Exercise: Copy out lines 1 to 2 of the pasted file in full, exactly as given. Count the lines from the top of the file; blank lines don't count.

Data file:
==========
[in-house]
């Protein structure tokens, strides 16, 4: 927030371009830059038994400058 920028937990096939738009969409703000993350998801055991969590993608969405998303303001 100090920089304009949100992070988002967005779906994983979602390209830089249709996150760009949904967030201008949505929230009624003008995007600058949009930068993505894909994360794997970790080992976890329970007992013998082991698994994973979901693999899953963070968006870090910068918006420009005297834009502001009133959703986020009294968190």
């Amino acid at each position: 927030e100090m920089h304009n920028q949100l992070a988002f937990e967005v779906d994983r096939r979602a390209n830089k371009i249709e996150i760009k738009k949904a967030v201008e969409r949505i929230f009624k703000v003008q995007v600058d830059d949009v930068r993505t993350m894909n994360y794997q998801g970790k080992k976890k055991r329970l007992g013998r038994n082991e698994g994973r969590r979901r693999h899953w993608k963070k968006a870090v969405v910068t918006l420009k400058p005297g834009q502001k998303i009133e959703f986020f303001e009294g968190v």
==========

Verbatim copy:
[in-house]
């Protein structure tokens, strides 16, 4: 927030371009830059038994400058 920028937990096939738009969409703000993350998801055991969590993608969405998303303001 100090920089304009949100992070988002967005779906994983979602390209830089249709996150760009949904967030201008949505929230009624003008995007600058949009930068993505894909994360794997970790080992976890329970007992013998082991698994994973979901693999899953963070968006870090910068918006420009005297834009502001009133959703986020009294968190």